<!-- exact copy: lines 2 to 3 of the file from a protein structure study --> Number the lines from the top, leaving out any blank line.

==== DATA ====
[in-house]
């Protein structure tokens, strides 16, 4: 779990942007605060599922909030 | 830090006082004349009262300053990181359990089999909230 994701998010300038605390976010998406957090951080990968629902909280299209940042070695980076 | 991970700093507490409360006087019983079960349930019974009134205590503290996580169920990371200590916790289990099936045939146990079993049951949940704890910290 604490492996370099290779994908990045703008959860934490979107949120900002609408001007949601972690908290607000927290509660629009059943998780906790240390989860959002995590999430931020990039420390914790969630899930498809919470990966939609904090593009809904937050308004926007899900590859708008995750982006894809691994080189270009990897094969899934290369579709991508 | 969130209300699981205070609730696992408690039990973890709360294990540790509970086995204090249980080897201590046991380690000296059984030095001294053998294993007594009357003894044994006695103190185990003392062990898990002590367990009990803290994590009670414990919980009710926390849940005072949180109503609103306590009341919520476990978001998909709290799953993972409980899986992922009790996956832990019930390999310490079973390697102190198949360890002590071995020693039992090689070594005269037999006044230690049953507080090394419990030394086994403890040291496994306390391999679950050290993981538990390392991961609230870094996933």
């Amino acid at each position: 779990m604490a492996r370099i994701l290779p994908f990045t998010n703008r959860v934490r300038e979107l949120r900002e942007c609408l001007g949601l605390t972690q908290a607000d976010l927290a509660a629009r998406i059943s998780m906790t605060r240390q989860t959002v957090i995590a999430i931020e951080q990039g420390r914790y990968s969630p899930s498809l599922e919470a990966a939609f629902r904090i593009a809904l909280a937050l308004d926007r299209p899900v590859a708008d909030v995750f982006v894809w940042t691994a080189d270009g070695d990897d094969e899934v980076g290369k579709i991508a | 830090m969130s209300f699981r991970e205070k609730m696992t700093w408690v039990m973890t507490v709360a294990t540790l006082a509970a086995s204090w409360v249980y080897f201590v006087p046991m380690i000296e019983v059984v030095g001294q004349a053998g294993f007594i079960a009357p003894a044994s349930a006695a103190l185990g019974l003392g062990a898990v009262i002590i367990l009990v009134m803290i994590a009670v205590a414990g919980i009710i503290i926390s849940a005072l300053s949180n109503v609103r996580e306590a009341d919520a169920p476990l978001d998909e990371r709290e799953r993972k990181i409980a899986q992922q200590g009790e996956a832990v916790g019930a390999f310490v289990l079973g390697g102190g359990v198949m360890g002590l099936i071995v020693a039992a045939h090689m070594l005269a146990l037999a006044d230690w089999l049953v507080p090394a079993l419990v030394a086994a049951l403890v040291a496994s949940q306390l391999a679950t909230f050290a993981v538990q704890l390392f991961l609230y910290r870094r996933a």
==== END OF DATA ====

């Protein structure tokens, strides 16, 4: 779990942007605060599922909030 | 830090006082004349009262300053990181359990089999909230 994701998010300038605390976010998406957090951080990968629902909280299209940042070695980076 | 991970700093507490409360006087019983079960349930019974009134205590503290996580169920990371200590916790289990099936045939146990079993049951949940704890910290 604490492996370099290779994908990045703008959860934490979107949120900002609408001007949601972690908290607000927290509660629009059943998780906790240390989860959002995590999430931020990039420390914790969630899930498809919470990966939609904090593009809904937050308004926007899900590859708008995750982006894809691994080189270009990897094969899934290369579709991508 | 969130209300699981205070609730696992408690039990973890709360294990540790509970086995204090249980080897201590046991380690000296059984030095001294053998294993007594009357003894044994006695103190185990003392062990898990002590367990009990803290994590009670414990919980009710926390849940005072949180109503609103306590009341919520476990978001998909709290799953993972409980899986992922009790996956832990019930390999310490079973390697102190198949360890002590071995020693039992090689070594005269037999006044230690049953507080090394419990030394086994403890040291496994306390391999679950050290993981538990390392991961609230870094996933």
């Amino acid at each position: 779990m604490a492996r370099i994701l290779p994908f990045t998010n703008r959860v934490r300038e979107l949120r900002e942007c609408l001007g949601l605390t972690q908290a607000d976010l927290a509660a629009r998406i059943s998780m906790t605060r240390q989860t959002v957090i995590a999430i931020e951080q990039g420390r914790y990968s969630p899930s498809l599922e919470a990966a939609f629902r904090i593009a809904l909280a937050l308004d926007r299209p899900v590859a708008d909030v995750f982006v894809w940042t691994a080189d270009g070695d990897d094969e899934v980076g290369k579709i991508a | 830090m969130s209300f699981r991970e205070k609730m696992t700093w408690v039990m973890t507490v709360a294990t540790l006082a509970a086995s204090w409360v249980y080897f201590v006087p046991m380690i000296e019983v059984v030095g001294q004349a053998g294993f007594i079960a009357p003894a044994s349930a006695a103190l185990g019974l003392g062990a898990v009262i002590i367990l009990v009134m803290i994590a009670v205590a414990g919980i009710i503290i926390s849940a005072l300053s949180n109503v609103r996580e306590a009341d919520a169920p476990l978001d998909e990371r709290e799953r993972k990181i409980a899986q992922q200590g009790e996956a832990v916790g019930a390999f310490v289990l079973g390697g102190g359990v198949m360890g002590l099936i071995v020693a039992a045939h090689m070594l005269a146990l037999a006044d230690w089999l049953v507080p090394a079993l419990v030394a086994a049951l403890v040291a496994s949940q306390l391999a679950t909230f050290a993981v538990q704890l390392f991961l609230y910290r870094r996933a």